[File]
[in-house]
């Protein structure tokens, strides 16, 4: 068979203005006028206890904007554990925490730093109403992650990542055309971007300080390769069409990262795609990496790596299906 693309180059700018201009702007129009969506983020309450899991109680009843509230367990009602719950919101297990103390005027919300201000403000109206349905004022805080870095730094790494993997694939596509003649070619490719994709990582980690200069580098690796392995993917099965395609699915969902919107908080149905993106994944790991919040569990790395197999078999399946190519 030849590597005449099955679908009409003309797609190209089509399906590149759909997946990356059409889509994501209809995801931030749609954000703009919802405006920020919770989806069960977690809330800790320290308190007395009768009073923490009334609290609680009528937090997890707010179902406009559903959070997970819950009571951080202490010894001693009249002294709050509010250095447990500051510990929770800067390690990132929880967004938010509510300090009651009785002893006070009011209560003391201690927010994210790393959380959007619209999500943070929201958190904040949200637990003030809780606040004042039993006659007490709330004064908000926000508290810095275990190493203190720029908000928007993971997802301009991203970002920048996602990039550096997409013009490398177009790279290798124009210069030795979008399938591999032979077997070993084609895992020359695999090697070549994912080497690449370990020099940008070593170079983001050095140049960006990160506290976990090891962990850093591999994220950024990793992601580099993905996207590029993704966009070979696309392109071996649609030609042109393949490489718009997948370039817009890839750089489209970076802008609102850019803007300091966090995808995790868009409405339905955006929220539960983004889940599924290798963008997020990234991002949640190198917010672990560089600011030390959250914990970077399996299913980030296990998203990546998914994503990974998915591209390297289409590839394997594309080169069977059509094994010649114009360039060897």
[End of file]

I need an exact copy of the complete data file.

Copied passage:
[in-house]
């Protein structure tokens, strides 16, 4: 068979203005006028206890904007554990925490730093109403992650990542055309971007300080390769069409990262795609990496790596299906 693309180059700018201009702007129009969506983020309450899991109680009843509230367990009602719950919101297990103390005027919300201000403000109206349905004022805080870095730094790494993997694939596509003649070619490719994709990582980690200069580098690796392995993917099965395609699915969902919107908080149905993106994944790991919040569990790395197999078999399946190519 030849590597005449099955679908009409003309797609190209089509399906590149759909997946990356059409889509994501209809995801931030749609954000703009919802405006920020919770989806069960977690809330800790320290308190007395009768009073923490009334609290609680009528937090997890707010179902406009559903959070997970819950009571951080202490010894001693009249002294709050509010250095447990500051510990929770800067390690990132929880967004938010509510300090009651009785002893006070009011209560003391201690927010994210790393959380959007619209999500943070929201958190904040949200637990003030809780606040004042039993006659007490709330004064908000926000508290810095275990190493203190720029908000928007993971997802301009991203970002920048996602990039550096997409013009490398177009790279290798124009210069030795979008399938591999032979077997070993084609895992020359695999090697070549994912080497690449370990020099940008070593170079983001050095140049960006990160506290976990090891962990850093591999994220950024990793992601580099993905996207590029993704966009070979696309392109071996649609030609042109393949490489718009997948370039817009890839750089489209970076802008609102850019803007300091966090995808995790868009409405339905955006929220539960983004889940599924290798963008997020990234991002949640190198917010672990560089600011030390959250914990970077399996299913980030296990998203990546998914994503990974998915591209390297289409590839394997594309080169069977059509094994010649114009360039060897």